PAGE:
In 2015, collectively these same departments received $487,293.17 from the county fire service fee and state Insurance Surtax, which was down $22,416.52 from 2014.
Not calculated here, which increases base tangible costs considerably, are the costs involved to purchase new firetrucks and emergency equipment, to purchase fuel, and cover costs associated with liability insurance, workers compensation insurance, utilities and firefighter training, etc.
For example, in calendar year 2014, the Banks District Volunteer Fire Department’s liability insurance and workers compensation insurance premiums together totaled $27,678, and the $26,000 received from Upshur’s fire service fee was inadequate to cover just these two expenses.7
6 Fire service fees are assessed pursuant to the Upshur County Fire Service Fee Ordinance, which was adopted 01 JULY 2000, by the Upshur County Commission. This ordinance was last amended 06 SEPTEMBER 2001. Despite inflation, the amount of service fees assessed have remained unchanged since 2000.
7 Banks District Volunteer Fire Department 2014 Income/Expense statement
Today the average cost to outfit a single firefighter hovers around $11,300, which is comprised of the following:
- turnout jacket $1500;
- turnout pants $1300;
- gloves $65;
- Nomex hood $35;
- helmet $265;
- boots $365;
- SCBA (Air) $5,200;
- flashlight $50;
- pager $500;
- fire radio $1,850.
Further, when applying NFPA standards, turnout jackets and pants are replaced every 10 years and SCBA bottles are changed every 15 years, which creates substantial monetary burdens on financially strapped departments.
In the mid-90s, new fire engines sold for approximately $200,000. Moving forward to 2015, new fire engine costs ranges from $450,000-600,000. Jumping forward to 2035, what will the price of a fire engine be given current trends of inflation? Approximately $1 million dollars, some economists predict.
Upshur County is not much different than many other rural communities throughout the state, as nearly all of Upshur’s firefighters are volunteers. Throughout the county, other than seven career firefighters employed by the city of Buckhannon, every other firefighter is a professional volunteer who receives no financial compensation whatsoever for the services they perform or for training or attending business meeting nights.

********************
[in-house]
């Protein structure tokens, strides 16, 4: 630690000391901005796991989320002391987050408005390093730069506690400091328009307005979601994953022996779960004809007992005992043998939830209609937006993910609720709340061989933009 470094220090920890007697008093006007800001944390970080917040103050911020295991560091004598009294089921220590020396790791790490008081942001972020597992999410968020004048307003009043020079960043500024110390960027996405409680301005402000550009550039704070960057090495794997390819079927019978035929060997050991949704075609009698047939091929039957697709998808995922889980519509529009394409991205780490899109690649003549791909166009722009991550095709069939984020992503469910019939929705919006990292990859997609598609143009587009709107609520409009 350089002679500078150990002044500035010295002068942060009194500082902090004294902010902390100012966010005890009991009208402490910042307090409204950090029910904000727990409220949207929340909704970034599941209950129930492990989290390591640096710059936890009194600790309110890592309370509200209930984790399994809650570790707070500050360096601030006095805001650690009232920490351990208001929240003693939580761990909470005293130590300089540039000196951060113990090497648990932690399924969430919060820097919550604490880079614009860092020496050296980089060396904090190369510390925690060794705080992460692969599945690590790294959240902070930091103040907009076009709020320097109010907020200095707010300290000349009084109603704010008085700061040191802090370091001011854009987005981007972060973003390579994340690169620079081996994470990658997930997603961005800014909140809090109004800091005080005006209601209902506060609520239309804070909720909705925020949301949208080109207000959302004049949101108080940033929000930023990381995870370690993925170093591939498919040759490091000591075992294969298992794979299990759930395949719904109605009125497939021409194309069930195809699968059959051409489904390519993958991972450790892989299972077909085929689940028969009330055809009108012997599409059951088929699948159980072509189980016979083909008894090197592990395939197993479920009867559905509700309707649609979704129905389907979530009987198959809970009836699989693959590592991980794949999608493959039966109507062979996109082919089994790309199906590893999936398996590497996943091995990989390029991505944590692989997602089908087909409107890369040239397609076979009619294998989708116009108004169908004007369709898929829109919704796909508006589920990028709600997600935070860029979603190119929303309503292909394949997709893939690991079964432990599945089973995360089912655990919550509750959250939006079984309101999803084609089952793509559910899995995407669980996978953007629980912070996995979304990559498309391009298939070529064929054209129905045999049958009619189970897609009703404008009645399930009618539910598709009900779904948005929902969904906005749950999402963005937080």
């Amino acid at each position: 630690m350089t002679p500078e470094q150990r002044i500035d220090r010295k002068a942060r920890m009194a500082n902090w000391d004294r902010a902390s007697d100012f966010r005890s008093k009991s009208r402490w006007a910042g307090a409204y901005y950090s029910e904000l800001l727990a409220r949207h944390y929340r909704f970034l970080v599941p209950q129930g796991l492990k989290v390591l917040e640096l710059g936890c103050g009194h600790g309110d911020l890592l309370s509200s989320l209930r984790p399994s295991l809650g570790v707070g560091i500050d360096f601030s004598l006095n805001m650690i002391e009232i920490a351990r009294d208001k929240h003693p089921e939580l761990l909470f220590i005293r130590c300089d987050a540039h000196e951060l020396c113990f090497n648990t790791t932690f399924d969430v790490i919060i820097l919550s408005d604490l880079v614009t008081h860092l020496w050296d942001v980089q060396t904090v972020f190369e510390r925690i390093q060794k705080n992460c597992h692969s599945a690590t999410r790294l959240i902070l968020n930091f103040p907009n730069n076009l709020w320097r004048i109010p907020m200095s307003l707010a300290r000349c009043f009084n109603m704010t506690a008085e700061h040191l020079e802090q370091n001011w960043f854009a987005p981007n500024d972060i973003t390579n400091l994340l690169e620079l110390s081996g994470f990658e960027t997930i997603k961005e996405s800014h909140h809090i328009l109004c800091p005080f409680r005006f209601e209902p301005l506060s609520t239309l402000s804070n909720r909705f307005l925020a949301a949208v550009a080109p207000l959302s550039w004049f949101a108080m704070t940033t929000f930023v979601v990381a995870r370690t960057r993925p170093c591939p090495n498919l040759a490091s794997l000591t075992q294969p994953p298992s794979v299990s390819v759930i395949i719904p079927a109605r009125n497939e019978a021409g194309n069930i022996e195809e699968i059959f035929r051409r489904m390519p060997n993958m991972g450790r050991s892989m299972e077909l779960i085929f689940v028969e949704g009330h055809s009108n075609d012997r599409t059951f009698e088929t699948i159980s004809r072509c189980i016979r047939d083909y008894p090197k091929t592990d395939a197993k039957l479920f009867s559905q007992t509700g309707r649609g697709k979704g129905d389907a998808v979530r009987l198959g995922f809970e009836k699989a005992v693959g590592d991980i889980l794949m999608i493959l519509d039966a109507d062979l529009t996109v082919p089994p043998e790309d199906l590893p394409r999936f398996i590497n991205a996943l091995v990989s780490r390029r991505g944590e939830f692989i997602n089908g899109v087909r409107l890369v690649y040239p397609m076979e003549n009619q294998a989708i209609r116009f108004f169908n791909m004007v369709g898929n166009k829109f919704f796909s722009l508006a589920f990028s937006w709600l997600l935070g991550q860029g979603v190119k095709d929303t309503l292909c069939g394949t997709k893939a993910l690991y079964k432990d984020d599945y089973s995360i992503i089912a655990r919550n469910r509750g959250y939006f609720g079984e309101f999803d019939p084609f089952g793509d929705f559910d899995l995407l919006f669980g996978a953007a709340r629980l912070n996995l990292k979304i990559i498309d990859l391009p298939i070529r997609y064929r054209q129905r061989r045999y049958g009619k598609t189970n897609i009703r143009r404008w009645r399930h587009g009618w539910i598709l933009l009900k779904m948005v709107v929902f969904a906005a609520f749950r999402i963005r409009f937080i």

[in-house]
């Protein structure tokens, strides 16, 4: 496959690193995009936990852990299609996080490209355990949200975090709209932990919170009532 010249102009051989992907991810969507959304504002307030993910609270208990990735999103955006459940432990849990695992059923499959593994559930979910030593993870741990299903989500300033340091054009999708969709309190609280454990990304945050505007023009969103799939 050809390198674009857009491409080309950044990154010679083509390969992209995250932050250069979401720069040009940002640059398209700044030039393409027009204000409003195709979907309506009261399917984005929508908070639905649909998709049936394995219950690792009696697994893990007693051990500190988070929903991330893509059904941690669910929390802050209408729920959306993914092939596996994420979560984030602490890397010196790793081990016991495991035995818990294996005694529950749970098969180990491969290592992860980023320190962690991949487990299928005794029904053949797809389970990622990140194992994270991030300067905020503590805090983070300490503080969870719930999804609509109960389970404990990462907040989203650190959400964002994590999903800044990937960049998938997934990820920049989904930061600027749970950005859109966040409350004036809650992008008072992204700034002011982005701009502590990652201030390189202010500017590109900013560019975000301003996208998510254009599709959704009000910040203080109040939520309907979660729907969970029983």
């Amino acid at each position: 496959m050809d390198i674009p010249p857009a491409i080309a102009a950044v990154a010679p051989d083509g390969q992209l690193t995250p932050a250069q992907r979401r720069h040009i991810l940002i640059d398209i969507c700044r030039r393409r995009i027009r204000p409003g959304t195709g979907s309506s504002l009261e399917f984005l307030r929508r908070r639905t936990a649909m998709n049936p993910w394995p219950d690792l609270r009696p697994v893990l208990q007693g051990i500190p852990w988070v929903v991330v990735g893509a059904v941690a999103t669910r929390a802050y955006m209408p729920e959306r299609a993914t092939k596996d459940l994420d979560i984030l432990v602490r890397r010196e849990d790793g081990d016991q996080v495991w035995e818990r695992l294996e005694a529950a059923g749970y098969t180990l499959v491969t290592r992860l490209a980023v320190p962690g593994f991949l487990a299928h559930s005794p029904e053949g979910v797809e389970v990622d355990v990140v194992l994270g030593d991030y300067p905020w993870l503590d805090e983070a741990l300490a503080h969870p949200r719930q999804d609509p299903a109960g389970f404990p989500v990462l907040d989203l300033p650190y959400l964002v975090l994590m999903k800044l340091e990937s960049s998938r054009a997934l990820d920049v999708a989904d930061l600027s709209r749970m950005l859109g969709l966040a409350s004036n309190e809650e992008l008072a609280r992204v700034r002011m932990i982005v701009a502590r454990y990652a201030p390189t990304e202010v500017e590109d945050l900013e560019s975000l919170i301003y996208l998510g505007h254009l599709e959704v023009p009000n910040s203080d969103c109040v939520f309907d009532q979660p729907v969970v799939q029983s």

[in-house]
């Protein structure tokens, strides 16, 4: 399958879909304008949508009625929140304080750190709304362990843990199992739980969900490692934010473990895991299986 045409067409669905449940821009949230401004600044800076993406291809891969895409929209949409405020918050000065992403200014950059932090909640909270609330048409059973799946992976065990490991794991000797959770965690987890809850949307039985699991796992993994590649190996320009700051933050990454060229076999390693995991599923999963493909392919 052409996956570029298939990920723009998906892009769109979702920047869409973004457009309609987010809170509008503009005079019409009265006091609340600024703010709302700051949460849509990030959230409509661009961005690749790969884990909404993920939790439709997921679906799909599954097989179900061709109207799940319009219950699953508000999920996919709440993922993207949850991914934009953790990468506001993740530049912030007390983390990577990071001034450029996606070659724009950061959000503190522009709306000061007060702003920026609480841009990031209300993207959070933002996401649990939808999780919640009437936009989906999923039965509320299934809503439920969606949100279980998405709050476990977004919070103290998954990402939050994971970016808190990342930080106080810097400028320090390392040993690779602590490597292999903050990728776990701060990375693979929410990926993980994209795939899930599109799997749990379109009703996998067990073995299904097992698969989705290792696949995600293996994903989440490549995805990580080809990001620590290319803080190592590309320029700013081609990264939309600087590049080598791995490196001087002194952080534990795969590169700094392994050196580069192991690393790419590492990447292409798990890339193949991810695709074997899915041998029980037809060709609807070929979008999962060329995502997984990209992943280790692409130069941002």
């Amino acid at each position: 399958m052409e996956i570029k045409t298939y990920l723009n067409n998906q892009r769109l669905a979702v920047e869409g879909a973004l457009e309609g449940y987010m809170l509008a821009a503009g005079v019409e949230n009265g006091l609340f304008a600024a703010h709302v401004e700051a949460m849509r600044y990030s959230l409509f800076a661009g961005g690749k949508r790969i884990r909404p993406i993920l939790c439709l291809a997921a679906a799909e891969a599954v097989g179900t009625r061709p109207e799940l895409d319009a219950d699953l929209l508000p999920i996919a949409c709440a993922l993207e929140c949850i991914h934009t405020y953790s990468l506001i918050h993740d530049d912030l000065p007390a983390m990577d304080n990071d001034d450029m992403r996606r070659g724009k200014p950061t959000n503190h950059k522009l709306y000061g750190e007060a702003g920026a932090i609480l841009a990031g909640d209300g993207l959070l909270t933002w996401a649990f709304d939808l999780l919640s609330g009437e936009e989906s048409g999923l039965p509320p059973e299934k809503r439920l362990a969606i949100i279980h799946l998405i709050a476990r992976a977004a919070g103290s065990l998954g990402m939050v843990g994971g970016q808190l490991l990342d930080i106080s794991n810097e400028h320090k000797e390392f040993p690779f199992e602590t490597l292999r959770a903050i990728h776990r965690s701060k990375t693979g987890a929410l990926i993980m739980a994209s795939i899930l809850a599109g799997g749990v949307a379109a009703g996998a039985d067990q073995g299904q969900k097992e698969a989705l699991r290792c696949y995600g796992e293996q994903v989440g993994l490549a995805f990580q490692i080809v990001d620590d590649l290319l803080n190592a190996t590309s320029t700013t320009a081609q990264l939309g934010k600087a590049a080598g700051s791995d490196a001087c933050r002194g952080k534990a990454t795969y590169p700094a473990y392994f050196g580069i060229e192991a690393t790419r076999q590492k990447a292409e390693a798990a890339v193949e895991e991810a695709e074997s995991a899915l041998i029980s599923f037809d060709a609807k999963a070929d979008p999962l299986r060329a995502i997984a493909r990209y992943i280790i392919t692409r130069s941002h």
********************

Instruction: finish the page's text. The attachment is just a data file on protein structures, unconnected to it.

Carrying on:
Because of what is frequently viewed on TV or read in the news, and understandably so, everyone today seems worried about credit card fraud, identity theft, or having their Facebook account or computer files compromised; however, in reality most are more likely to be involved in a motor vehicle crash, have a medical emergency or suffer a loss of property by fire. Essentially, virtually everyone will need to call upon the services of their local fire department at some point in their lives a time or two, or three, and here in Upshur, it will be the faithful arms of a local volunteer firefighter reaching out to handle the call, that is, until their numbers become so diminished that they become fully extinguished.
The volunteer fire department, an institution dating back to Ben Franklin, is slowly going the way of the horse-drawn pumper. If anyone is seriously interested in reversing the trend of Upshur County’s diminishing volunteer firefighters and want to help their community, you are strongly encouraged to contact your area volunteer fire department. There are nearly 5 million tangible and countless intangible reasons why you should.
Article rewritten with permission by David Taylor, PIO Banks District Volunteer Fire Department
For further press inquiries, contact David D. Taylor, JD, at 304.924.6864